Bankruptcy Restriction Orders - Bankruptcy is one particular means of dealing with problem debt, but the process itself places restrictions...
The scariest thing about becoming bankrupt is often the unknown, a lot of people don’t understand bankruptcy and the processes and this can make the process seem daunting. Sometimes when you get in debt bankruptcy is an option you may think about taking. Becoming bankrupt isn’t permanent so you may consider it as a way to clear your debts and start anew, although there are sometimes other alternative solutions depending on your situation.
Bankruptcy usually lasts for a year and is a legal status whereby the High Court declares you bankrupt and your none essential assets and excess income are used to pay off people you owe money to (creditors). At the end of the period of bankruptcy (a year or however long the status has been issued for) any remaining debts are discharged or cancelled. To become bankrupt you present the court a bankruptcy petition and they will then issue you with a bankruptcy order.
What happens when you become bankrupt
To file a bankruptcy petition you need to complete a number of forms, these will include information on why you wish to be made bankrupt and a list of all your assets and anyone whom you owe money (your creditors). It is important you include all details of your assets and debts as you will also need to make a sworn statement of its accuracy in front of a witness who will be a solicitor or a court officer. You also need to be aware of the fee’s issued when becoming bankrupt which will need to be paid when submitting the forms, these include;
• Court fees
• Administration fees
• Solicitors fees/witness fees A creditor can issue a bankruptcy petition against you, if you can avoid this then try to reach an arrangement as once bankruptcy proceedings have started you are legally obliged to comply.
You don’t always have to choose Bankruptcy
Although bankruptcy can be handled well and be a good solution to solving debt problems it can be distressing and isn’t the only option. It can be very hard giving up valuable assets and possessions to pay back creditors but in many cases alternatives are a better solution.
• Make an informal agreement with creditors – many people you owe money will be reasonable enough to let you sort out a manageable payment plan it is always worth getting in touch and seeing if this is the case before heading down the bankruptcy route.
• Individual Voluntary Arrangements (IVAs) – using an insolvency practitioner you negotiate repayment terms with creditors
• Administration orders – the Enforcement of Judgments Office(EJO) orders you to make payments, which the EJO then distributes amongst your creditors There are other options but the above are the top 3 solutions especially for people who have an income.
How bankruptcy affects you
When you become bankrupt, the Official Receiver, or appointed trustee, can sell any of your non-essential assets to pay your creditors. Essential assets that will not be sold off include;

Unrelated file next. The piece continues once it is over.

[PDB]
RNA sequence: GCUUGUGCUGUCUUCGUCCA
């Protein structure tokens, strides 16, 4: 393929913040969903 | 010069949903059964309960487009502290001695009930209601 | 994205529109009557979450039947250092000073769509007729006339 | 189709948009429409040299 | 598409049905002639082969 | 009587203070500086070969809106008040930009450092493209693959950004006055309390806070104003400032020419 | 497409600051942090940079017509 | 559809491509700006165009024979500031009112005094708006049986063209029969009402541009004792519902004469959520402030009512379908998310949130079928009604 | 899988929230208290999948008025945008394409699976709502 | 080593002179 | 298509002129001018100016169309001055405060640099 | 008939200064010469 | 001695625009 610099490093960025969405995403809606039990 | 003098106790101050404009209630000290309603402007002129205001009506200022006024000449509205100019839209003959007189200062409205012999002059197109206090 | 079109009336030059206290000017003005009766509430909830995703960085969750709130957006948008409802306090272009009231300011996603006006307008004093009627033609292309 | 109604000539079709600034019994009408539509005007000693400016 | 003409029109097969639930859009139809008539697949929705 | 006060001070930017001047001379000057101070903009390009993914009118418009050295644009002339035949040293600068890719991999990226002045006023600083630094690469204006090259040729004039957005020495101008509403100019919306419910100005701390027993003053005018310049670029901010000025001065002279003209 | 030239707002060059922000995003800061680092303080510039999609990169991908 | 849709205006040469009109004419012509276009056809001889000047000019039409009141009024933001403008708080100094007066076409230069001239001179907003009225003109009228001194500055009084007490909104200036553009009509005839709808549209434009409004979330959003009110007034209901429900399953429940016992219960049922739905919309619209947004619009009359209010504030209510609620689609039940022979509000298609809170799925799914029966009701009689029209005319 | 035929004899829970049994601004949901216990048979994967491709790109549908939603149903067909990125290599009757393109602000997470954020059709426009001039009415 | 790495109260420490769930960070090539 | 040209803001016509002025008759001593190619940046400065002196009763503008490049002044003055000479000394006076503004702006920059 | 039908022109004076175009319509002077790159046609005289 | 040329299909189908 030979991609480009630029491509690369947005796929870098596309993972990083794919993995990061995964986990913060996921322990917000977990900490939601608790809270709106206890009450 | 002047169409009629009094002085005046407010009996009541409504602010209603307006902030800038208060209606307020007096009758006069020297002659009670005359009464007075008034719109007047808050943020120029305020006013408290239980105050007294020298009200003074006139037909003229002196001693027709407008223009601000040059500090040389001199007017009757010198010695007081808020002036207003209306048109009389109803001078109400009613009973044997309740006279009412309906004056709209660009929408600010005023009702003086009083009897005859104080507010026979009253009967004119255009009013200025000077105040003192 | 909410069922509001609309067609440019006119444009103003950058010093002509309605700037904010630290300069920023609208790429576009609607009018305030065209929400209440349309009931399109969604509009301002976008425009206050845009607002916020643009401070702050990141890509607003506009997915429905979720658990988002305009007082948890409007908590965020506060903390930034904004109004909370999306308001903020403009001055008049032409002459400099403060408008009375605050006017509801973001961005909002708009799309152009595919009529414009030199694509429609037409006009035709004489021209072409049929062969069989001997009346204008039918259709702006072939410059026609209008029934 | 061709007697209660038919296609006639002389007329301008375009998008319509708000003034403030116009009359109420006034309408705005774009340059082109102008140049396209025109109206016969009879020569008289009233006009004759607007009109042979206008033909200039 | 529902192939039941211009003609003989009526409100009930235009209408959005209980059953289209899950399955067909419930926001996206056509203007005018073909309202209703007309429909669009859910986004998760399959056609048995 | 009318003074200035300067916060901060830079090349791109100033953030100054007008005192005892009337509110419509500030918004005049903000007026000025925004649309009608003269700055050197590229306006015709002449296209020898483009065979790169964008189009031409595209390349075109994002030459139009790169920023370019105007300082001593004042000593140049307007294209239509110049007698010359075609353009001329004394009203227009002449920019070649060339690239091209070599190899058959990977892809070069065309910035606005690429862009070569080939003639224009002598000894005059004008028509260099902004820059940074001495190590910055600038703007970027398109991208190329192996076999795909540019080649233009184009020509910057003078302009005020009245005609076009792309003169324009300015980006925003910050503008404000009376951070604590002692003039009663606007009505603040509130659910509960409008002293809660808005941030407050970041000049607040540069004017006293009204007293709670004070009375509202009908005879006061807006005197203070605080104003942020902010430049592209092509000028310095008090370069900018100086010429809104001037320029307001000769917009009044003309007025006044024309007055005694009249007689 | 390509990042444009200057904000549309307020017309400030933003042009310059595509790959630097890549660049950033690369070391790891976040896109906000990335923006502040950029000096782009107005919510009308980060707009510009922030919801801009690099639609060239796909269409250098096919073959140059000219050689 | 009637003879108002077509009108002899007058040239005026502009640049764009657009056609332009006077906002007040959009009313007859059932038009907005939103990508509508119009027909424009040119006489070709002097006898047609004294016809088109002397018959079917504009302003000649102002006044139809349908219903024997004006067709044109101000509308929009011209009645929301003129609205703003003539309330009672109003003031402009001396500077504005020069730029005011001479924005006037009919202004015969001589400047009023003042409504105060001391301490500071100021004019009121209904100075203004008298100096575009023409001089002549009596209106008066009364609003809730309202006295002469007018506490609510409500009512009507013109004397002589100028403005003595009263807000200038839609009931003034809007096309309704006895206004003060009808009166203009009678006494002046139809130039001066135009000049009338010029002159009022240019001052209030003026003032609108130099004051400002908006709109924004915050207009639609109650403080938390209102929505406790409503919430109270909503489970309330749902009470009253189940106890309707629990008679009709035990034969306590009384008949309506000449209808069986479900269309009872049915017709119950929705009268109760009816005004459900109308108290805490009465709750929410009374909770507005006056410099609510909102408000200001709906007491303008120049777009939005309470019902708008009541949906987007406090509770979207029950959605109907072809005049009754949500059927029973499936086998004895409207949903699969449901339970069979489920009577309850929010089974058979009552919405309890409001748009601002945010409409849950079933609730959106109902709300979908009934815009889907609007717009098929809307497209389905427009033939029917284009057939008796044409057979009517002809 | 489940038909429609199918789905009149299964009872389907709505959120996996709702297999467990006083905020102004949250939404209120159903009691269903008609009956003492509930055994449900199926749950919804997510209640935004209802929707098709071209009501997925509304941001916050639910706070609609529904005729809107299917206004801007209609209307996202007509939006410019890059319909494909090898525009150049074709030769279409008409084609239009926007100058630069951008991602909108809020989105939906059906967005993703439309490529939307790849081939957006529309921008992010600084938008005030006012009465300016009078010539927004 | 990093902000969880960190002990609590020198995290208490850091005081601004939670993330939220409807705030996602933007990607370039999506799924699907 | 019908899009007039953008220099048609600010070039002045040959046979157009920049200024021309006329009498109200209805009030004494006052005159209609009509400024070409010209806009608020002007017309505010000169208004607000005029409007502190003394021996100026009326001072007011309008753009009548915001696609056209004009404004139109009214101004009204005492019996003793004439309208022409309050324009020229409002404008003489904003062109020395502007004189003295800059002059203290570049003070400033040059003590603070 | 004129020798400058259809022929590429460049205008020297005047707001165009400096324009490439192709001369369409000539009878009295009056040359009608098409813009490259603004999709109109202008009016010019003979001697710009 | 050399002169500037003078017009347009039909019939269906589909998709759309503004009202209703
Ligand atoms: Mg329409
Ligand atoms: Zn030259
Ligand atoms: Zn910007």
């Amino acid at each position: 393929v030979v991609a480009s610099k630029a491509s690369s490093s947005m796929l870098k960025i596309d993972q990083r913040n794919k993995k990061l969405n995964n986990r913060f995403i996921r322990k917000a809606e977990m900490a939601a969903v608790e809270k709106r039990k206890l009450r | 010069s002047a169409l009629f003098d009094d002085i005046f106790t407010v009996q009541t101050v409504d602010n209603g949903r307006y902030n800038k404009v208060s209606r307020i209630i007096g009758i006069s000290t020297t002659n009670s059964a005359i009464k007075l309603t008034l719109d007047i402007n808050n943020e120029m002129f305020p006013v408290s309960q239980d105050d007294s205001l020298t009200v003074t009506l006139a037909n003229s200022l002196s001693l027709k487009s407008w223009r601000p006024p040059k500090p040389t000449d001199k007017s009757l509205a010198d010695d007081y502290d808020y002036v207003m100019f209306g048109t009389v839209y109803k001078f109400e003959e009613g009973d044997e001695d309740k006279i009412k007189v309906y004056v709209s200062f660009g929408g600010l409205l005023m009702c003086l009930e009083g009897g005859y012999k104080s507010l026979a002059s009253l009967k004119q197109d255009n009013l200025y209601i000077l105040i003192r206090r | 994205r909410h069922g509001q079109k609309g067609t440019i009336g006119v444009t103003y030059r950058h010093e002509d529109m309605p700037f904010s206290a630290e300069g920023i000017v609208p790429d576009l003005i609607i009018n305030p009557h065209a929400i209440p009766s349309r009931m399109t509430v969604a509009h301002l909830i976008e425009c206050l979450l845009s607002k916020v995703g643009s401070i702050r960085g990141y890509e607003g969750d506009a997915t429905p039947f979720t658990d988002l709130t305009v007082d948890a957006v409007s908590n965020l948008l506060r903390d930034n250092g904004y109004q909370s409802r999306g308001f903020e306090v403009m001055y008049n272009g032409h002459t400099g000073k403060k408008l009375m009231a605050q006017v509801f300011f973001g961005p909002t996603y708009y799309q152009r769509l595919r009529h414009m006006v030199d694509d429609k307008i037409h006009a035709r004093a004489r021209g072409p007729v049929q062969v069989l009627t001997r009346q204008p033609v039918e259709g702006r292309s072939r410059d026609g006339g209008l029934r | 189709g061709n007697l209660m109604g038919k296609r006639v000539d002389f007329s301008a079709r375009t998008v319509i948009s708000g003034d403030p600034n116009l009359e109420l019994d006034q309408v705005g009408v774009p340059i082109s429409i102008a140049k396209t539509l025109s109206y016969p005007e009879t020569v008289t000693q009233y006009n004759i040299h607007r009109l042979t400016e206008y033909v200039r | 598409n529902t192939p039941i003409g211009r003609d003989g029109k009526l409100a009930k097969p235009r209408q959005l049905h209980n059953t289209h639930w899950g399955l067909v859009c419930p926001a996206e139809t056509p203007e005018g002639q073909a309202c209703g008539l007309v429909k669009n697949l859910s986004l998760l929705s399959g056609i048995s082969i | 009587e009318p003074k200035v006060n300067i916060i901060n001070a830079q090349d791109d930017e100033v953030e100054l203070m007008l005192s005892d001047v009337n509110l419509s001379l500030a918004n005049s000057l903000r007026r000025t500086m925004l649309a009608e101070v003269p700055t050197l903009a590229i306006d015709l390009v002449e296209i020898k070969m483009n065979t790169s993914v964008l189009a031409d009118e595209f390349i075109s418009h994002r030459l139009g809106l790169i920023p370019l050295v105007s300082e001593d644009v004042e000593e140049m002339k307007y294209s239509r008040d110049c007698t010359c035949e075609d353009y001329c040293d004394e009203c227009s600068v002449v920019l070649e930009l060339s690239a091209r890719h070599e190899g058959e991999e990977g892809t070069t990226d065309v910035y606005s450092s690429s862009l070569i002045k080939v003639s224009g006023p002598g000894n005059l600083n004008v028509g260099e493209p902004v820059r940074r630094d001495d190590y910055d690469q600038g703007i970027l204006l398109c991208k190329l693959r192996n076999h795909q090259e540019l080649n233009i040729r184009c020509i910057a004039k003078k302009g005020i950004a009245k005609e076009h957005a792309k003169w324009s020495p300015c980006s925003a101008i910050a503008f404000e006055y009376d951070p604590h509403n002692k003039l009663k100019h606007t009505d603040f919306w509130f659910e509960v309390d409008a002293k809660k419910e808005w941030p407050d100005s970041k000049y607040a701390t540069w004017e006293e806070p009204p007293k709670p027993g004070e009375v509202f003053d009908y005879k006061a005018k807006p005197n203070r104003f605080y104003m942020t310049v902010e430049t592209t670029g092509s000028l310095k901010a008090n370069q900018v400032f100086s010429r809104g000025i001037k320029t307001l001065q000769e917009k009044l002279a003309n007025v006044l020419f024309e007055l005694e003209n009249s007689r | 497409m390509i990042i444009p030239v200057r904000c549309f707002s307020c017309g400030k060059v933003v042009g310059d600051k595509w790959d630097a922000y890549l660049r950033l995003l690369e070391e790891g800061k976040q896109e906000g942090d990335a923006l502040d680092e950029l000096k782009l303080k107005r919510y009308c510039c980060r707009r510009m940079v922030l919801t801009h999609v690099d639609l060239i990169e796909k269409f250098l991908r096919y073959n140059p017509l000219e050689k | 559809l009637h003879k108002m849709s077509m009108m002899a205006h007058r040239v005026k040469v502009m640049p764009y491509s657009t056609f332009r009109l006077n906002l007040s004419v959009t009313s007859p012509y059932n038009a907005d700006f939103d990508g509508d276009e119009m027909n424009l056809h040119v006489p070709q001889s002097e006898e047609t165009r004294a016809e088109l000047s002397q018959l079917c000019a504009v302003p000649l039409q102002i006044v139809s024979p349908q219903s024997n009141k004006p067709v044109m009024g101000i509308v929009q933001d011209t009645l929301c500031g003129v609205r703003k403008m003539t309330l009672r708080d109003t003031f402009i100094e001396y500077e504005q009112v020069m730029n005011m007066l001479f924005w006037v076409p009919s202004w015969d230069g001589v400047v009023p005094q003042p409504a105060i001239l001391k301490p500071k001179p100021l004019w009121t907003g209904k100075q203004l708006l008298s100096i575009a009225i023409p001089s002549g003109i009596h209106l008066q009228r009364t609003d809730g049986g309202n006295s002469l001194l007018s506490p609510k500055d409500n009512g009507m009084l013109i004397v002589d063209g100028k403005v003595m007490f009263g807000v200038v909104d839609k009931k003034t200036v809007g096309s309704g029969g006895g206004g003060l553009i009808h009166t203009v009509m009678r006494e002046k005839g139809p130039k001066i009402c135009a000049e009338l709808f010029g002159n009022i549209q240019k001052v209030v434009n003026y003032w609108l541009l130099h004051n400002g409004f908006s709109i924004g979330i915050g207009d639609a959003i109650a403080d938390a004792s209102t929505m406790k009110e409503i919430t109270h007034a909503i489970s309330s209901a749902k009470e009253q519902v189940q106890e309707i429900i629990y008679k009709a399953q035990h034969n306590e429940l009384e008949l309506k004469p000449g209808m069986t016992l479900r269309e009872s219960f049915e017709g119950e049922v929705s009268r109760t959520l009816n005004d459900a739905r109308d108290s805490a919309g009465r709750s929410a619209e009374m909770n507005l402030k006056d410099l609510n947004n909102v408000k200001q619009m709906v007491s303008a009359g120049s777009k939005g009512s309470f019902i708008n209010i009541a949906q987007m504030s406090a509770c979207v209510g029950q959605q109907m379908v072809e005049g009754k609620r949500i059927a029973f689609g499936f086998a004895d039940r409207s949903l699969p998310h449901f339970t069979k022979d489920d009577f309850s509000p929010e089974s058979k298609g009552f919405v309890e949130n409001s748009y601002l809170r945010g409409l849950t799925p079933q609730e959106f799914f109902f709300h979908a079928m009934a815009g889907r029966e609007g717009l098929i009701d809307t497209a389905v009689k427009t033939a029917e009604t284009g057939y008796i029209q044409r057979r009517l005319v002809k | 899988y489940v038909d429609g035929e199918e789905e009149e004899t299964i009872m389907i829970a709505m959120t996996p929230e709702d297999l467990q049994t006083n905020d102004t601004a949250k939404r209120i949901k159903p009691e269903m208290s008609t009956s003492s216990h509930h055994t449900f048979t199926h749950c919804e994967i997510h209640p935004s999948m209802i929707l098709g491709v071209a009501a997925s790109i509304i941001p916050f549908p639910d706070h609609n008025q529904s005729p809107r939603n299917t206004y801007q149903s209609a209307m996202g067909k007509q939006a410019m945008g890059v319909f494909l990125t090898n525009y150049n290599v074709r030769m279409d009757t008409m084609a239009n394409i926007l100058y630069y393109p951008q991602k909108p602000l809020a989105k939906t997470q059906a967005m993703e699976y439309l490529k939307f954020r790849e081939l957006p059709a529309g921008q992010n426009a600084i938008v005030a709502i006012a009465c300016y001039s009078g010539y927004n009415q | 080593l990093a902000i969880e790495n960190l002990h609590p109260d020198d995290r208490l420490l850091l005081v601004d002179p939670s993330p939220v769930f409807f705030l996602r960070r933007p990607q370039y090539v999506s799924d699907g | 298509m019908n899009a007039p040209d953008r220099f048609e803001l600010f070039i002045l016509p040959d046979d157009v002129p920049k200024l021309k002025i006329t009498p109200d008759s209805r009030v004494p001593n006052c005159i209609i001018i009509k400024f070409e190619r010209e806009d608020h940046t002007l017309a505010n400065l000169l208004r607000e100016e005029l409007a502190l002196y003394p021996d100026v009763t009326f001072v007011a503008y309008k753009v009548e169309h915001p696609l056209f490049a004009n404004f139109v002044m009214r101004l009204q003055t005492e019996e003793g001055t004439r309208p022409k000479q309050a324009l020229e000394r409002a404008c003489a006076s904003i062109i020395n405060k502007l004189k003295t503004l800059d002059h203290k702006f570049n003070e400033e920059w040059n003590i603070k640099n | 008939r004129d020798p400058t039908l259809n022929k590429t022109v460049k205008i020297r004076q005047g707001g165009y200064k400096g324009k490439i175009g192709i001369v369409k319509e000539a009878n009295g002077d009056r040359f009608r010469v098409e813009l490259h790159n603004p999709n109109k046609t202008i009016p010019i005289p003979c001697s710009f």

• Household items needed by yourself and your family- these are furniture, clothing, bedding etc
• Work equipment – such as tools, computer or transportation needed to make an income
• Your home – if you own your home you may need to sell the property and how much equity you have in the property, so if the mortgage is worth more than the value of the home and you are in negative equity then you will not need to sell
When you become bankrupt the Official Receiver will look at your income and expenses, including household bills and you mortgage or rent. If you have a high disposable income aside from these expenses then you may be asked to make monthly payments from your earnings to pay your creditors, if not then they will make a decision on what is fair and you may not need to pay creditors out of your salary. If the Official Receiver decides you can afford to pay contributions from your regular earnings then you will be asked to sign an income payments agreement which will be a monthly sum and may last up to 3 years. If you do not sign this or do not pay then the Official Receiver may apply for a court order to force you to pay. Always tell the Official Receiver if your circumstances change so they can review these arrangements.
How long does bankruptcy last?
Bankruptcy usually lasts for one year. After this time, you’ll be ‘discharged’ from your bankruptcy and any money still owed will be cancelled out. If you co-operate fully with the Official Receiver and pay off debts quicker the term could be shorter and in very rare cases where the applicant is irresponsible or un-cooperative then it can last longer.
Once you have been made bankrupt you will still need to pay any mortgage payments or rent, and if you accrue any debts after becoming bankrupt you will still need to pay these. You’ll still have to meet ongoing commitments such as rent or debts incurred after you become bankrupt. Always tell your trustee (either the Official Receiver or insolvency practitioner) about any new assets or income during your bankruptcy, you cannot use any credit cards or bank accounts (including building society accounts). Do not make payments direct to your creditors unless they were set up previously, such as child support or rent or mortgages. If you apply for any credit you must declare to the creditor that you are bankrupt if the sum is over £500. Once the bankruptcy proceedings are complete you can then take out a basic bank account. Details of your bankruptcy are kept on the insolvency register, the Enforcement of Judgements Office and in advertisements of bankruptcies in newspapers. Even after your bankruptcy period is over you may still find it hard to obtain credit as your credit information and credit score will be affected. To find out more about Bankruptcy, your situation and the best options for you get in touch with Lines Henry.